The students worked with participants to consider how underused spaces can be reimagined and reused and explored who is being left out of the conversations to shape our public realm and proposed how we can engage these individuals/groups.

  The discussion that followed explored advocating for shaping policy with local people at every level,  questions of ownership and agency and looked at how spaces could be activated with a use-led design approach.


Sustainability: Designing more sustainable high streets

Wednesday 30 March 2022

At our last event of the series, we collaborated with The University of Sheffield School of Architecture’ s Live Works, working with students studying Architecture on their final year of undergraduate studies. We investigated alternatives to High Streets as sites for consumerism and considered a richer and more diverse set of people and place-specific activities. 

The session programme featured:

  Year 3 Programme Leader and Live Works Co-director Leo Care introduced the students work which focused on developing designs for buildings that will act as catalysts to help rejuvenate these high streets and consider how their architectural interventions could help form a wider high street strategy.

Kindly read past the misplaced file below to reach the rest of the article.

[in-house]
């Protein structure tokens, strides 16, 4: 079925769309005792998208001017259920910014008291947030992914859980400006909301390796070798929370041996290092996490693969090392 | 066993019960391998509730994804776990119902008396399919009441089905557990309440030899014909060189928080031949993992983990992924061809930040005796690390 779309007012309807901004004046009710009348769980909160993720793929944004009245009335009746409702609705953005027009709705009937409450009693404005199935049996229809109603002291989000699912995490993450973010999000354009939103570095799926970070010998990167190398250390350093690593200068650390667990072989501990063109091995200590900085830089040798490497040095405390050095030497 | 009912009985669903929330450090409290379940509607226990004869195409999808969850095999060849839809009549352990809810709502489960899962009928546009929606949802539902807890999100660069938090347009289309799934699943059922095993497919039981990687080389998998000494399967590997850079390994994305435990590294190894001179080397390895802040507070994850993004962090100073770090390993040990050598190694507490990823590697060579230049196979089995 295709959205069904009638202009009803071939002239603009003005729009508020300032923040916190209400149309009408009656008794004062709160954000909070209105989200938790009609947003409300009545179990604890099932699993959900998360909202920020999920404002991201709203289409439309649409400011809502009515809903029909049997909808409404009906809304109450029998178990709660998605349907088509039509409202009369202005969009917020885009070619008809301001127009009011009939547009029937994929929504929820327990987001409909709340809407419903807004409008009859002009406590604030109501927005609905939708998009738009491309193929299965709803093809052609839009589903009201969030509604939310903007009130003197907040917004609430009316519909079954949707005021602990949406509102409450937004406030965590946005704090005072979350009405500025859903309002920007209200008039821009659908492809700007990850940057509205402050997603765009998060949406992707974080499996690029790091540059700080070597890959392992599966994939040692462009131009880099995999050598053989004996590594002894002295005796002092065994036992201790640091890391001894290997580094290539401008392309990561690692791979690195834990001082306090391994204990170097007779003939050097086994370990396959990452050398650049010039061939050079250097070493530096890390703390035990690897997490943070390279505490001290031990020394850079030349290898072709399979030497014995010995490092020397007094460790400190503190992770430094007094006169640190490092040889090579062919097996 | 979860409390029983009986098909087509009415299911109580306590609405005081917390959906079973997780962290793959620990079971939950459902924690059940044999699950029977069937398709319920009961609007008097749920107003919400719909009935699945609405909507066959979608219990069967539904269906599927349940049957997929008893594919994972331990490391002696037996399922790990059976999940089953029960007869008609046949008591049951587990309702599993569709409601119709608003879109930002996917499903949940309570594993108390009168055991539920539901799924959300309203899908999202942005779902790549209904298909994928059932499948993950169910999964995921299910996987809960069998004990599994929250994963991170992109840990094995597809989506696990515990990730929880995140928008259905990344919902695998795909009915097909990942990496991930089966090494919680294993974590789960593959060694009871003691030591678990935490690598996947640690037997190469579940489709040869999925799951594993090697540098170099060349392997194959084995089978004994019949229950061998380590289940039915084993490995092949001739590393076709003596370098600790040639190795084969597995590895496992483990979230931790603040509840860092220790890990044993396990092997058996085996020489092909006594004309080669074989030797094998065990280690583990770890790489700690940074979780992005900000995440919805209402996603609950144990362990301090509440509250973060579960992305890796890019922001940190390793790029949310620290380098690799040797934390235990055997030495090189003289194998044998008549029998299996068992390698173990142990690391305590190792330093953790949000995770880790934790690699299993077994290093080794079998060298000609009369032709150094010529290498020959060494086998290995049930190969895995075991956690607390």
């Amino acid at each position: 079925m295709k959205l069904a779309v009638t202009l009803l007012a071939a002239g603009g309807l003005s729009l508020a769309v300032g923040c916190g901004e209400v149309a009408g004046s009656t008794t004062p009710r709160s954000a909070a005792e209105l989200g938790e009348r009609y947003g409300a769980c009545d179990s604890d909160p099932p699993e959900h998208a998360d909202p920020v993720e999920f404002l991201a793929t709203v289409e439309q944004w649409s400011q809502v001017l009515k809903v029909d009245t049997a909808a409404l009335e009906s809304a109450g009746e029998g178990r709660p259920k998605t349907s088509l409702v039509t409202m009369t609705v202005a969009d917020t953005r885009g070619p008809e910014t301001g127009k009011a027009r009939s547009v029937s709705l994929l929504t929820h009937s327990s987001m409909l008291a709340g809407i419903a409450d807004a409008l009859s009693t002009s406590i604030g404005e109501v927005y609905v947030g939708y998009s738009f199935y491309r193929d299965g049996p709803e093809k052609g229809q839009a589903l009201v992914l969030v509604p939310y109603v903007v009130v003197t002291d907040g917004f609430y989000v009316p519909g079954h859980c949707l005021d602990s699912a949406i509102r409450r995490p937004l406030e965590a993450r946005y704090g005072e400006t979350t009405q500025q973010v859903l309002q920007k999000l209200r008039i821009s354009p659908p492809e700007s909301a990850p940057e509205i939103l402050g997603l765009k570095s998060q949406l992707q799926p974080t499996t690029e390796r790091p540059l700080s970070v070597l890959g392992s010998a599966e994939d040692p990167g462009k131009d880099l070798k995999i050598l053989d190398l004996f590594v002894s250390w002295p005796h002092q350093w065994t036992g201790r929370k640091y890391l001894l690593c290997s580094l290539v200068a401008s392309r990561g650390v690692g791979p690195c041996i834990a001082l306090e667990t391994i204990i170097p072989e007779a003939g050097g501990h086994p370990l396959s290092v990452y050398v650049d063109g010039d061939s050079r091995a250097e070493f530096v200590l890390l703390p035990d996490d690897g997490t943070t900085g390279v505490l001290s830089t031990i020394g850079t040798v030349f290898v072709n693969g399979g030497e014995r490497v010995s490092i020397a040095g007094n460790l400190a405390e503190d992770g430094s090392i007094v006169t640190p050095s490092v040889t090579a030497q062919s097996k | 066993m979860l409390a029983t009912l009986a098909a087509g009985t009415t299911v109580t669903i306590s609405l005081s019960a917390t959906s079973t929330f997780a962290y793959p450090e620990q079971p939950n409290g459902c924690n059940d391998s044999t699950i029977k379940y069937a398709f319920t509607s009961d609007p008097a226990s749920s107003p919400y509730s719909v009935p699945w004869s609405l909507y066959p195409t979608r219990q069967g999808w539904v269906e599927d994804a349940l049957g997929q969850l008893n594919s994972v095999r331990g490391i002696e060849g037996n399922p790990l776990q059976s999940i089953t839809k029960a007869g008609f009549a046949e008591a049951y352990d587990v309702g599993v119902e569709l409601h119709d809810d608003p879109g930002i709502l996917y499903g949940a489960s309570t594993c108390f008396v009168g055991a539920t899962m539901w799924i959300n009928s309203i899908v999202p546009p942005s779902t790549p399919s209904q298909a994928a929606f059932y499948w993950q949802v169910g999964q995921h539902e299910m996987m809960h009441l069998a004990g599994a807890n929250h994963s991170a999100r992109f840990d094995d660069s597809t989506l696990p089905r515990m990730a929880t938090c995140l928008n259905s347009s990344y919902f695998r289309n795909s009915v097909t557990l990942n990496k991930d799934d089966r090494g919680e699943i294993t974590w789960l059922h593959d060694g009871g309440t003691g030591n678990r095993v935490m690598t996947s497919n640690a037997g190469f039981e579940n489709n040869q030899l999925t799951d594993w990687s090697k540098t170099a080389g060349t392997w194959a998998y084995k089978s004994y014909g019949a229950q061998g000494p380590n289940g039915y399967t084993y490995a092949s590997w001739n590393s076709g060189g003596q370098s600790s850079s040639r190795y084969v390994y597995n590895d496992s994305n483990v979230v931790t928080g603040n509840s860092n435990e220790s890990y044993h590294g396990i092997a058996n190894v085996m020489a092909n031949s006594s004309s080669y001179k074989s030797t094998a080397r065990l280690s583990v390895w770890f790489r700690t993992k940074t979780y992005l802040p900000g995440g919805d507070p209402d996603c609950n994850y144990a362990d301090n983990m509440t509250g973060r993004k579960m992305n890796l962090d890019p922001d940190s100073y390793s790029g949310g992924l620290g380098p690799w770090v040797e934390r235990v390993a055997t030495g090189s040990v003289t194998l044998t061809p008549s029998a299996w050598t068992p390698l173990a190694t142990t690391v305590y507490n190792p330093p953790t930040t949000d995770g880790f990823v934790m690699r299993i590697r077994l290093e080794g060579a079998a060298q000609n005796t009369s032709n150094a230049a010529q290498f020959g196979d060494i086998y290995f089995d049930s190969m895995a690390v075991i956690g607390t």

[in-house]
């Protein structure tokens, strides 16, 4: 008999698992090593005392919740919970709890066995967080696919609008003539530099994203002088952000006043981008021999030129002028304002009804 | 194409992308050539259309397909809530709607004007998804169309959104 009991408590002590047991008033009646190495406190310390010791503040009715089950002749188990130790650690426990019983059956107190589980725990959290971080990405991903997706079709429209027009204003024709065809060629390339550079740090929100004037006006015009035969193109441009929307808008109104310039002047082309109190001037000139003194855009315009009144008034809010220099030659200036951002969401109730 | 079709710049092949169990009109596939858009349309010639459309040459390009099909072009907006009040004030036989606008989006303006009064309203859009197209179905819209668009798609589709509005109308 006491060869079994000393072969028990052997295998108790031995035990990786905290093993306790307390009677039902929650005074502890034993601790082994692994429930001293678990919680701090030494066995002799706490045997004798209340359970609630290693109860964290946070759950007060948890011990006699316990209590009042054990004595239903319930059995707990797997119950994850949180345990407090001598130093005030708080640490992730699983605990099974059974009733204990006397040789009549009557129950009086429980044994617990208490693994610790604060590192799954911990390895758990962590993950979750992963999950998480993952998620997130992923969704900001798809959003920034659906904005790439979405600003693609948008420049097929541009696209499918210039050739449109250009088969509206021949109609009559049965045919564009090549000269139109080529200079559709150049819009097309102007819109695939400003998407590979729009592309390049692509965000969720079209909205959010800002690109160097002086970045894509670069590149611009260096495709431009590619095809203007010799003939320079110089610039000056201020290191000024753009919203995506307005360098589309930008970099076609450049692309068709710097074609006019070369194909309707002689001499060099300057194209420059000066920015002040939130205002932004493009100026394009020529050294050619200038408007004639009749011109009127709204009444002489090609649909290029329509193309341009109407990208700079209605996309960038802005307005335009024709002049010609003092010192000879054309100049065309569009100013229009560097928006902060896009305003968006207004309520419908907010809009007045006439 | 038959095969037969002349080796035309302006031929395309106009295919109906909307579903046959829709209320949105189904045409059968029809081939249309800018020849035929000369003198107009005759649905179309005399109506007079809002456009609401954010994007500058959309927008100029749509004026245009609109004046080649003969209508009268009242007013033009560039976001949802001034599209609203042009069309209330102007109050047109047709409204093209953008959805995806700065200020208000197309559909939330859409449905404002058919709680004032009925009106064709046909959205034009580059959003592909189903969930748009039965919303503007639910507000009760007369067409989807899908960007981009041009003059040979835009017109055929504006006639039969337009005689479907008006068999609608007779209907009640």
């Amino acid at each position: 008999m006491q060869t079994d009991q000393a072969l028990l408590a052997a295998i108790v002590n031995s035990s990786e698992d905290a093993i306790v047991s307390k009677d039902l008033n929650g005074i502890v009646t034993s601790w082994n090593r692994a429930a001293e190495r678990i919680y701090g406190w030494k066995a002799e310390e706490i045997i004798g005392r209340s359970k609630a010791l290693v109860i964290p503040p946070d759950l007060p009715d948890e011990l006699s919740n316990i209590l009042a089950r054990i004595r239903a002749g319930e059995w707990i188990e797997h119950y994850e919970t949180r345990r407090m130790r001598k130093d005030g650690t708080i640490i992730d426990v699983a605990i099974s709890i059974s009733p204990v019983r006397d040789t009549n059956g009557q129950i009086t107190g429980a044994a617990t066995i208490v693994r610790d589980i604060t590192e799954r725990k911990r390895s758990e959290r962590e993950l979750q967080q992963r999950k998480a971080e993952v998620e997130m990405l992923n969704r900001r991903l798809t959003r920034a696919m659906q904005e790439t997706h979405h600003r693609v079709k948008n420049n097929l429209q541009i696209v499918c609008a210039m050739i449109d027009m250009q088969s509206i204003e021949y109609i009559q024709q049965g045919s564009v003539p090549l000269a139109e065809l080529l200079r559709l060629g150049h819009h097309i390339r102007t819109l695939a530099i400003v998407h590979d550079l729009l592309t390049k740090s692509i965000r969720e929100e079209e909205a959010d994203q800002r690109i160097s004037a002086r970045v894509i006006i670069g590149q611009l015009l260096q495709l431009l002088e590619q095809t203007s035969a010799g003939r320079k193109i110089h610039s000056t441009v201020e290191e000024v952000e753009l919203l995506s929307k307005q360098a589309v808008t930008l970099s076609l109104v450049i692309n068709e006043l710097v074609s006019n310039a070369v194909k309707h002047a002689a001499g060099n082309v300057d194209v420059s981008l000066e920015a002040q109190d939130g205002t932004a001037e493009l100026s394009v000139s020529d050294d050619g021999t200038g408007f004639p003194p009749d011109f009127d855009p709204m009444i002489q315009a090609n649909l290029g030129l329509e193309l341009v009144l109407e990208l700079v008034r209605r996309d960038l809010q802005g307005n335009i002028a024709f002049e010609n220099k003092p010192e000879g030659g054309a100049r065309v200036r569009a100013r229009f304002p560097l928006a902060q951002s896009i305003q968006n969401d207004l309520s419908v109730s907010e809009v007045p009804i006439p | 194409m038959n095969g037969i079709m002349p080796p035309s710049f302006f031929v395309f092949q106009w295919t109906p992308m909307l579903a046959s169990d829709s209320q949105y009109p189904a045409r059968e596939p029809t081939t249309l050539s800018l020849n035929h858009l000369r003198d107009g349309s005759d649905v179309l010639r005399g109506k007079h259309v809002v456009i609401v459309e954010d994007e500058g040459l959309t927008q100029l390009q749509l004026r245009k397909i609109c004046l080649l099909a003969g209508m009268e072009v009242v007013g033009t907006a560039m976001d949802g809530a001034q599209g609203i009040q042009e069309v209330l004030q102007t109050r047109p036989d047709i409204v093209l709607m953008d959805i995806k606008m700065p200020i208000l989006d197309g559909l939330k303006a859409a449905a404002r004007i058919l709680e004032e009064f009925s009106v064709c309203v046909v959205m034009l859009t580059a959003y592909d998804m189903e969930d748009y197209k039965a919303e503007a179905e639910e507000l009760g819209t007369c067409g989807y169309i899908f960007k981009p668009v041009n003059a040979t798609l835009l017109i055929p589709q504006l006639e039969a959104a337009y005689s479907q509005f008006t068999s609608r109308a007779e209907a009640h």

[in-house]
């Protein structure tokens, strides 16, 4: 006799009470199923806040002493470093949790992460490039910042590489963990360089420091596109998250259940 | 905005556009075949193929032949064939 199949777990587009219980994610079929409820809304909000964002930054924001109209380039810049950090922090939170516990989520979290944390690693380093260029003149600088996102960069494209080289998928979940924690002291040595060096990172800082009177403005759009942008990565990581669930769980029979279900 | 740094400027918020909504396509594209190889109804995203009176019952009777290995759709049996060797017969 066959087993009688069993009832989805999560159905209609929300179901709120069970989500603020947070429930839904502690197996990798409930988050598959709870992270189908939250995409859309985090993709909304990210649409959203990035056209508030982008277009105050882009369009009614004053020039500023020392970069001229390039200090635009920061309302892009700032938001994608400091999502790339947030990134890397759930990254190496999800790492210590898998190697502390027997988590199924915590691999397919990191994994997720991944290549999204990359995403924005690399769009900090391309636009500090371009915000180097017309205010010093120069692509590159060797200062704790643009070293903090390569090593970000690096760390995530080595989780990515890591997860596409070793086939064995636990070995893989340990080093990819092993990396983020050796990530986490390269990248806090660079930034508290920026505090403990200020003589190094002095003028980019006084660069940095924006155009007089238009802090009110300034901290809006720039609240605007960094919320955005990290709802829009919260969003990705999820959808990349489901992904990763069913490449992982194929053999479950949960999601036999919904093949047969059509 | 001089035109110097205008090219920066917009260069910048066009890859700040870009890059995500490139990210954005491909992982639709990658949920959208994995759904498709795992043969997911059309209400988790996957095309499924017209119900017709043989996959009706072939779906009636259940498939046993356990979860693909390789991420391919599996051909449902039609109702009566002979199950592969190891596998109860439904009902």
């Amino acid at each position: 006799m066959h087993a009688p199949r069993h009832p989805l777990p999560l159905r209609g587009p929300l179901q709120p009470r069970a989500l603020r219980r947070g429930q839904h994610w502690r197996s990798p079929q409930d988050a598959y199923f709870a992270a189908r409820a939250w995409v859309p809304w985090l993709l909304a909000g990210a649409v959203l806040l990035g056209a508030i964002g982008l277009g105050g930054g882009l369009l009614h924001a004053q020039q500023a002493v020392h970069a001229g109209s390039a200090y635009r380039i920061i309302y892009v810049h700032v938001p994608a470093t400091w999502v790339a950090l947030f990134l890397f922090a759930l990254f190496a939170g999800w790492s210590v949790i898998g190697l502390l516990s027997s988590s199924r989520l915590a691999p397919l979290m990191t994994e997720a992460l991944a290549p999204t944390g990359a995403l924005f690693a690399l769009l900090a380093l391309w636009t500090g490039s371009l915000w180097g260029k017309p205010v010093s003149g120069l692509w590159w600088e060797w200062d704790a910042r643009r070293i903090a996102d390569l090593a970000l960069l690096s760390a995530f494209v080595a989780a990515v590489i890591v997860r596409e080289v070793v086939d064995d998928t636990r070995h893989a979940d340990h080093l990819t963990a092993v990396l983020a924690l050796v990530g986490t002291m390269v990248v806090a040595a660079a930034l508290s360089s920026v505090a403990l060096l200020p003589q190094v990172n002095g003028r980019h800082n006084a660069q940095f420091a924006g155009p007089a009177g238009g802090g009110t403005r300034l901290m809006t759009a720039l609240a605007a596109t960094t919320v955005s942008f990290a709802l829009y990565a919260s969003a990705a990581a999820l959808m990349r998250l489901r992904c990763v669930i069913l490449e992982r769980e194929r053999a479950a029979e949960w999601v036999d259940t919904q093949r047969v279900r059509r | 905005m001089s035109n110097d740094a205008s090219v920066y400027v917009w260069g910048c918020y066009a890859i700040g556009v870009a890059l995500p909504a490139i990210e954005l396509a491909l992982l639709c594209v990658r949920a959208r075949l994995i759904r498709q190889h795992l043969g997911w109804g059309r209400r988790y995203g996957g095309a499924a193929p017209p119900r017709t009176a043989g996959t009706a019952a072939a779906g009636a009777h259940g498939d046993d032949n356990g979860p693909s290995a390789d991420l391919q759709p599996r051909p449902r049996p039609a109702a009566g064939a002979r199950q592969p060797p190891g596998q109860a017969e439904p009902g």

Through breakout groups, participants facilitated by the students considered the role that education and communication can play in designing more sustainable high streets.

  Through discussion, we   then explored themes which had emerged from the breakout groups, including measures to encourage intergenerational dialogue, how to make public transport more accessible and championing ‘unlearning’ as a starting point for the evolution of the high street.


Local Places, Global Issues, WEdesign series provided an important opportunity for students to gain real life interaction and make connections with a diverse, cross-sector and interdisciplinary audience.  This space allowed students to develop their skill-set through interacting with participants and grow their thinking with their own work and ideas.

Connecting and collaborating with students at the start of their careers was an important takeaway for the participants, and they created a space which enabled policy makers and industry professionals to come away feeling invigorated and inspired. The students’  fresh approach and professionalism impressed participants, who commented on the mutual benefits of the sessions.